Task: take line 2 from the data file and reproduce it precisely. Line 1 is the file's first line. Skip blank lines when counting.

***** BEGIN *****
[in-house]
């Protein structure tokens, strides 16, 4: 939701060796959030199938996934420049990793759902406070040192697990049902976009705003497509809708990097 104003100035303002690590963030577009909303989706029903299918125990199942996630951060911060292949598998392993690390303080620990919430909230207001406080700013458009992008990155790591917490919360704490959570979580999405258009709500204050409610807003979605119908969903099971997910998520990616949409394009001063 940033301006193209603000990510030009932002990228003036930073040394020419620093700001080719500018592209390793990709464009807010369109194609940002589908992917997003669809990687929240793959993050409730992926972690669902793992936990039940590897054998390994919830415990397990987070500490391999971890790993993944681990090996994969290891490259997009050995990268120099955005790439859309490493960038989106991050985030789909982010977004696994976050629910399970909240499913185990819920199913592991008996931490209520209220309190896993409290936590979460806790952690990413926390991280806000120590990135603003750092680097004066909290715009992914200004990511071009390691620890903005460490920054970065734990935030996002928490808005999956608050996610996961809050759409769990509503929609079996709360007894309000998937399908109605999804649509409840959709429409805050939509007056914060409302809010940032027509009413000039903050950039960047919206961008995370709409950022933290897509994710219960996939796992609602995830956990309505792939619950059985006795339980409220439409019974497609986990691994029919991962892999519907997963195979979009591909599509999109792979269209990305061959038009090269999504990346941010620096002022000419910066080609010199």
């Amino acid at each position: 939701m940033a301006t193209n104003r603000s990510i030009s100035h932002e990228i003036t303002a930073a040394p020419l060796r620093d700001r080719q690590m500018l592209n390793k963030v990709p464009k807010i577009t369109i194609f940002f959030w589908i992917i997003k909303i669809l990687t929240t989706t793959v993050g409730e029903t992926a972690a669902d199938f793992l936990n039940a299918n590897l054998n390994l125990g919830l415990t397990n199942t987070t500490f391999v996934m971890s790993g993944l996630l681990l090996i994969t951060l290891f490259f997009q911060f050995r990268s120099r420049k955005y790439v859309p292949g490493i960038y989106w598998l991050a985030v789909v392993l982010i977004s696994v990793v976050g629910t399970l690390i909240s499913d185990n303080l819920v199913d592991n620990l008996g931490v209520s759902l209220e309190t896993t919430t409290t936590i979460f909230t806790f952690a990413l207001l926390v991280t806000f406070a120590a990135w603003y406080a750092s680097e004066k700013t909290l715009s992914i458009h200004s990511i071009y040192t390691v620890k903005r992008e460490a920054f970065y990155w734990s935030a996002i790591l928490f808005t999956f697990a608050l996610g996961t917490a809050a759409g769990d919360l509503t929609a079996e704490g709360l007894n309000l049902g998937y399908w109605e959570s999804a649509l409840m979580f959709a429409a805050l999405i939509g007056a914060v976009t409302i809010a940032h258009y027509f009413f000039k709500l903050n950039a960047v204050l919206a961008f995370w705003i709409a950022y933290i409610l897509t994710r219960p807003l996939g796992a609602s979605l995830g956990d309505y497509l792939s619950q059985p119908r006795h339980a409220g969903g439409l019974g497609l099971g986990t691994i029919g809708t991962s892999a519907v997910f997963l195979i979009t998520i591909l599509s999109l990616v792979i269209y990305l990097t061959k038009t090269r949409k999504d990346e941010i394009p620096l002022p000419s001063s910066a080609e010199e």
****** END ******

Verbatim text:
């Protein structure tokens, strides 16, 4: 939701060796959030199938996934420049990793759902406070040192697990049902976009705003497509809708990097 104003100035303002690590963030577009909303989706029903299918125990199942996630951060911060292949598998392993690390303080620990919430909230207001406080700013458009992008990155790591917490919360704490959570979580999405258009709500204050409610807003979605119908969903099971997910998520990616949409394009001063 940033301006193209603000990510030009932002990228003036930073040394020419620093700001080719500018592209390793990709464009807010369109194609940002589908992917997003669809990687929240793959993050409730992926972690669902793992936990039940590897054998390994919830415990397990987070500490391999971890790993993944681990090996994969290891490259997009050995990268120099955005790439859309490493960038989106991050985030789909982010977004696994976050629910399970909240499913185990819920199913592991008996931490209520209220309190896993409290936590979460806790952690990413926390991280806000120590990135603003750092680097004066909290715009992914200004990511071009390691620890903005460490920054970065734990935030996002928490808005999956608050996610996961809050759409769990509503929609079996709360007894309000998937399908109605999804649509409840959709429409805050939509007056914060409302809010940032027509009413000039903050950039960047919206961008995370709409950022933290897509994710219960996939796992609602995830956990309505792939619950059985006795339980409220439409019974497609986990691994029919991962892999519907997963195979979009591909599509999109792979269209990305061959038009090269999504990346941010620096002022000419910066080609010199």